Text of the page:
Vegan friendly 5 spice mushroom steamed buns

steamed buns filled with mushroom 5 spice and hoisin laying on a dark background


Although you can buy ready made steamed buns, it is even more delicious if you make them yourself. You have total control of all the ingredients you put in the steamed buns, another great advantage of home cooking! Unintentional this recipe is totally vegan friendly, the mushrooms tend to give it a nice bite and the Chinese 5 spice blend lift the flavors up to another level. In this recipe I used a mix of oyster mushroom, shimeji and chanterelles. But you can use any kind of mushrooms you prefer or that is in season. 


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steamed bun, a guilty pleasure

Can you relate if I say something like: ‘When I was a teenager I could eat everything without gaining a single pound?’ Ha, well, me neither. Still envy those people. But I could eat a whole lot of sugar and fat infused food, because I danced 24/7. Instant noodles, heaps of white bread buns with avocado and goat cheese, chocolate, popcorn, alcoholic beverages (doorstreept) and off course bakpaos or bao if it may please you (a Indonesian steamed bun). I love these sticky, semi sweet, white, hearty filled white buns. But it’s hard to find ones with tasty and vegetarian fillings.

I think Wouter (read: the husband) recently asked Jora (read: our son from almost 3) if he’d like to eat a bao for lunch/snack/dinner. A little common knowledge of toddlers and you know there could only be one answer; YES! Ok, you’re right, no is a more common answer for a toddler, but not if it is about unknown food that his mommy cooks. I’ve overheard the conversation and therefore I took the challenge: make them some animal friendly steamed bun(s).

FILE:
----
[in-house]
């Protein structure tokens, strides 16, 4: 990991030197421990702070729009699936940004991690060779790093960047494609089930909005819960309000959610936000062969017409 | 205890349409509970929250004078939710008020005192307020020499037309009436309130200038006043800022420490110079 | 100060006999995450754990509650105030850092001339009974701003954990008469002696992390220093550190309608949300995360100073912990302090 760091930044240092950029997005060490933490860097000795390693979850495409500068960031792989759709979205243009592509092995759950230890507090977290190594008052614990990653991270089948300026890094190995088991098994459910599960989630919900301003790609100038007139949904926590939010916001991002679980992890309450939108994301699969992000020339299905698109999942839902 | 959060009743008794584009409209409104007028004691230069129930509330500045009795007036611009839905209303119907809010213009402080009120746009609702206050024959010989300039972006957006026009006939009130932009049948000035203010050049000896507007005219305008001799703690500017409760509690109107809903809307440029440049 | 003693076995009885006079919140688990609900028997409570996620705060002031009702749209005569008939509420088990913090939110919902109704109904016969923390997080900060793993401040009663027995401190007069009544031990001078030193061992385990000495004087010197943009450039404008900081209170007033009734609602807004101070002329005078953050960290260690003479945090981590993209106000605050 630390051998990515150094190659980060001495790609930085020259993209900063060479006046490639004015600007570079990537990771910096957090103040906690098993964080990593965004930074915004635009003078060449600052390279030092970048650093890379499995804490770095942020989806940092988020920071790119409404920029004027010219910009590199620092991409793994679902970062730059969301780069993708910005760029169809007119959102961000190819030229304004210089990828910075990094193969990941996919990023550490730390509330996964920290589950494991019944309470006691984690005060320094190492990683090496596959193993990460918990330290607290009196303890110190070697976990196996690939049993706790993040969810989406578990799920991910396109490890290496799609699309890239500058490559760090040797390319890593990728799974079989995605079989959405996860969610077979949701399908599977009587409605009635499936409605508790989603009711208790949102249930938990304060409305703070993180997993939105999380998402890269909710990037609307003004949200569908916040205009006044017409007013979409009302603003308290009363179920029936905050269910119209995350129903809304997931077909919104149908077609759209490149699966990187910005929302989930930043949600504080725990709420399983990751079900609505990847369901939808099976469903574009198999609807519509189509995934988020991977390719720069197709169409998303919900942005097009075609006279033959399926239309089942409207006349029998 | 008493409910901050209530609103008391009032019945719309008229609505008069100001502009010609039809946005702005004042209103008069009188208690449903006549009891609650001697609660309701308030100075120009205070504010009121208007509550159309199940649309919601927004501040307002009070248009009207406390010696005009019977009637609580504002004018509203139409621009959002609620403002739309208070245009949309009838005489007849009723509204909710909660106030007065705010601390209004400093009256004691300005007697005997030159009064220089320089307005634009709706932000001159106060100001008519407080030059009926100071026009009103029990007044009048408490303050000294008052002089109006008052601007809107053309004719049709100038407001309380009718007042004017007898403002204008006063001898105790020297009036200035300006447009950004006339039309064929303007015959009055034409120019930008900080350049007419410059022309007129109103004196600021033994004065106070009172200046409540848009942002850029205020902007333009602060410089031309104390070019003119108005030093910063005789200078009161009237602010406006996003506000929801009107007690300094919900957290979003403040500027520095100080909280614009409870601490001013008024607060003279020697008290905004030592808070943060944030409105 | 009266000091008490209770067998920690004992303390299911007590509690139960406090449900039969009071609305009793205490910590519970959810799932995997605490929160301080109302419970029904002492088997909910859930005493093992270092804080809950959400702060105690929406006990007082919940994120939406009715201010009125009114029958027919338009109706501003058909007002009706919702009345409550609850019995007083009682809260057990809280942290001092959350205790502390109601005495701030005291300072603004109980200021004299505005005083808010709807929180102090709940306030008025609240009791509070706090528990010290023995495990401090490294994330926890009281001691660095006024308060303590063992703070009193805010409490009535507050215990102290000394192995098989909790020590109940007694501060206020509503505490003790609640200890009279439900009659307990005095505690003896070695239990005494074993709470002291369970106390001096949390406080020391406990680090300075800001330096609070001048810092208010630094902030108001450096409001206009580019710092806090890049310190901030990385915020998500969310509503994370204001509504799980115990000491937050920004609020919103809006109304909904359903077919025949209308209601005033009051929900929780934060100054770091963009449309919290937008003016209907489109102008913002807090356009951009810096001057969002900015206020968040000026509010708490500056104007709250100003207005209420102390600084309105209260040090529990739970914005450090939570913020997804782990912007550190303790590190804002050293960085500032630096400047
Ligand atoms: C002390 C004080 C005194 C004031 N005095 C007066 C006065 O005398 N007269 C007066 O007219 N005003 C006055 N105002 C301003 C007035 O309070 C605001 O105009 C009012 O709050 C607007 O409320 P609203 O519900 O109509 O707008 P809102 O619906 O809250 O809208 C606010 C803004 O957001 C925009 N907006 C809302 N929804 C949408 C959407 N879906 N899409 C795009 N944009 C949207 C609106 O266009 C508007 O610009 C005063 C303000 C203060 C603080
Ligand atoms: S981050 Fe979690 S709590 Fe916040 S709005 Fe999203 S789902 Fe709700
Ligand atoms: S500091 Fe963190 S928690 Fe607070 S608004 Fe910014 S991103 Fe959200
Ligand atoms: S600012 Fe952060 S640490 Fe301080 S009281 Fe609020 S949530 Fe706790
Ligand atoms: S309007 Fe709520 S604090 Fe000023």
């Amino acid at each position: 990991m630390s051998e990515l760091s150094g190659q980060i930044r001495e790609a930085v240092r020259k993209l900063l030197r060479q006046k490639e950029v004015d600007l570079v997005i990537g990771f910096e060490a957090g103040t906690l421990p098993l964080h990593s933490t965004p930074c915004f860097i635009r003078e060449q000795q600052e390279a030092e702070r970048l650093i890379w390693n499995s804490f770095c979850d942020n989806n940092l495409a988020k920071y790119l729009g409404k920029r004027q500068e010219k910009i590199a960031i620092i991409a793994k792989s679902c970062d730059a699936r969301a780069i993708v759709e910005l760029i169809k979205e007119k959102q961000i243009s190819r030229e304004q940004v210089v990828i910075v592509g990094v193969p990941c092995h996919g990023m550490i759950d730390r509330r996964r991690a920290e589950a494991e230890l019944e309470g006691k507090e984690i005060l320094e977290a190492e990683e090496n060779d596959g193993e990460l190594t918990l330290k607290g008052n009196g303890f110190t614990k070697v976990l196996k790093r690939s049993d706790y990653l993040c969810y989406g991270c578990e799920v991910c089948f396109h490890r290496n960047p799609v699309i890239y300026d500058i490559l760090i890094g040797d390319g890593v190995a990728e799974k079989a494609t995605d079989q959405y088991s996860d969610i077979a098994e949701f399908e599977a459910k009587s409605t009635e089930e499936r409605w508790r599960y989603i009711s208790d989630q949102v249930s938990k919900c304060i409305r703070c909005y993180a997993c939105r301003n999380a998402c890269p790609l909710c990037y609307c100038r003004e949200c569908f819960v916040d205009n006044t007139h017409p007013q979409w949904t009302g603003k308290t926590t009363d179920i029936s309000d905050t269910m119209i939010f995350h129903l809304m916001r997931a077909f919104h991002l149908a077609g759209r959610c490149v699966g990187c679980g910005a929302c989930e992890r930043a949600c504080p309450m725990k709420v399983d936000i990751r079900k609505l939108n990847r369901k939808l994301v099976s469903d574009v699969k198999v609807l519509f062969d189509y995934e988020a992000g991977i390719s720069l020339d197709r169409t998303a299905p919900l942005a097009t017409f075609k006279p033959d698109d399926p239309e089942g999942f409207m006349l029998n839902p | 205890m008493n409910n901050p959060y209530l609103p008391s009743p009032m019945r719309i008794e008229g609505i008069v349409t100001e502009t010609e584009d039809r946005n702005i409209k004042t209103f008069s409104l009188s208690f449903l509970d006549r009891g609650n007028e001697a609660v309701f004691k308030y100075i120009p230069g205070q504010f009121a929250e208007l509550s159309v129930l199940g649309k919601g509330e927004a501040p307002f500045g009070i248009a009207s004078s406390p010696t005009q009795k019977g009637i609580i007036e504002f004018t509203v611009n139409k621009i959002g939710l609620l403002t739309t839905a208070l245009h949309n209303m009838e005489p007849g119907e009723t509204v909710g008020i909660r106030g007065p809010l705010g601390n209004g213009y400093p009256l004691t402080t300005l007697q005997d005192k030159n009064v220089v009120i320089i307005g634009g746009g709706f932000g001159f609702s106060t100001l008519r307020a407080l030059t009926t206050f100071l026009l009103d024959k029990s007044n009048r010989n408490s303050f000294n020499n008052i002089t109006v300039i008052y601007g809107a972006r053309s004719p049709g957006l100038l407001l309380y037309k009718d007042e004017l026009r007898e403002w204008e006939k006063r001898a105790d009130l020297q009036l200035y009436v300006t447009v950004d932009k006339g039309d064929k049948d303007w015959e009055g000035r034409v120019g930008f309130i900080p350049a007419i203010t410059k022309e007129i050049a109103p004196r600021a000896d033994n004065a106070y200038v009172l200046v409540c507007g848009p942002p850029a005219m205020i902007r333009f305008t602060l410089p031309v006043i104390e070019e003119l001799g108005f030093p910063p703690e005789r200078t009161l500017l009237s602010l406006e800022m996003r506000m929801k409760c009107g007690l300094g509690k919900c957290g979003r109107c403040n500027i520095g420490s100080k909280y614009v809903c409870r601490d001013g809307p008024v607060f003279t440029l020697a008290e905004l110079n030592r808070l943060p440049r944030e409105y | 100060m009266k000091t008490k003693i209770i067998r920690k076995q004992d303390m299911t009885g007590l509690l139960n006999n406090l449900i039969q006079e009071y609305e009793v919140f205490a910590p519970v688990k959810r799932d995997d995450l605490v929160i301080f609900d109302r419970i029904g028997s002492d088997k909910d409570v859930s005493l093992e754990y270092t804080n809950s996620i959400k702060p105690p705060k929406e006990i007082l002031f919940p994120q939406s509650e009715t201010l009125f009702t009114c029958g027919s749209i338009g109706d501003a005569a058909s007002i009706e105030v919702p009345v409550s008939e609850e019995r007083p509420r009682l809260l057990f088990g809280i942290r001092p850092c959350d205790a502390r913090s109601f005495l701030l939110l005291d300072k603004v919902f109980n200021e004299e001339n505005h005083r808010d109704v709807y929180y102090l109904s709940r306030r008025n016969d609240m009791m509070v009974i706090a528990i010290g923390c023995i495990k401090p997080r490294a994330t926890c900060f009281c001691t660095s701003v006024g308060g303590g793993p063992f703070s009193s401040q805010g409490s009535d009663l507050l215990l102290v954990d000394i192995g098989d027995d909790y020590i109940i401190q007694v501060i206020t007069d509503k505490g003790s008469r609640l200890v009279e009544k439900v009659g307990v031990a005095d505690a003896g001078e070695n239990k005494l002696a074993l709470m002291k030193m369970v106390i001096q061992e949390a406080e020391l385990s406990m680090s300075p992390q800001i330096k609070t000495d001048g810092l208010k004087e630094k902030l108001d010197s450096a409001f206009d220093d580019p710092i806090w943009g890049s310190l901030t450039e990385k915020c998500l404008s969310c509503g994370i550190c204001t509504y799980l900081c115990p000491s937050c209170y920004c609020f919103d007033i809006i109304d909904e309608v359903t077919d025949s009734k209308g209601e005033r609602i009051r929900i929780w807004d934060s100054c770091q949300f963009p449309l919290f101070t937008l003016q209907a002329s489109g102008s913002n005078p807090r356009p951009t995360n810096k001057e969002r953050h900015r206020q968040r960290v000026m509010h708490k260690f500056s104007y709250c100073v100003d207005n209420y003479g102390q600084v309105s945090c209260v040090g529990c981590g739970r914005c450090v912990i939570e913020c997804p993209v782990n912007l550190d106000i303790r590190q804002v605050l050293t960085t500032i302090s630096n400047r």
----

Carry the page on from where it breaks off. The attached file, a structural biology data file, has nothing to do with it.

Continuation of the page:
snapseedGetting the kids into the kitchen

This steamed bun recipe is a bit time consuming but a nice weekend activity, where you can involve the kids.  His eyes start glow when I ask him to ‘help’ me in the kitchen with this little project -insert proud mommy melting from the inside-. I love that Jora is getting a bit bigger and that we can give him all sort of chores.

  • It grows his self confidence
  • He learns about responsibility
  • He becomes a part of the common good.

All in all, a win-win! A fun activity while learning some basics of life. How fun is learning and educating now ha!

So, after the first proof of the dough he could help me knead the air out. As a result of some left over dough, we could make a ladybug bao. While I molded the dough into a sort of ladybug form , Jora got busy with the chopstick poking some holes into the back of the ‘ladybug’.  He got really excited when I told him the ladybug would grow in the steaming basket.

little boy kneading dough in the kitchen

I made a whole bunch of pictures where Jora proudly holds the plate with the ladybug steamed bun. But because of a thing I call privacy for my kids, I won’t put them all online. Therefore you have to do with these pics ;-). 

ladybug steamed bun on a plate hold by kid


Some tips before making the buns

  • Too accomplish the best tasting steamed bun you have to eat them immediately after preparation, otherwise they will end up stale.

I speak from experience, the family gets a little frustrated from time to time when I want to photograph the food I made before it all ends up in their stomachs. So after steaming, I promised I would be ready in 10 minutes. Iid some quick quick quick styling

  • Knead, knead, knead. You can use a machine, but I’m not in the possession of something like a fancy Kitchen Aid so I used my bare hands. I kneaded for a good 15 maybe 20 minutes before I reached the right elasticity of the dough.
  • You can find hoisin sauce and 5 spice mix in Asian supermarkets. Hoisin sauce is a Chinese reddish-brown sauce that is sweet and salty. It’s based on soy beans, red chilies, garlic and various spices. It is not as spicy as it may seem with the red chilies as main ingredient.The Chinese 5 spice mix consist of star anise, cloves, Chinese cinnamon, Sichuan pepper and fennel seeds.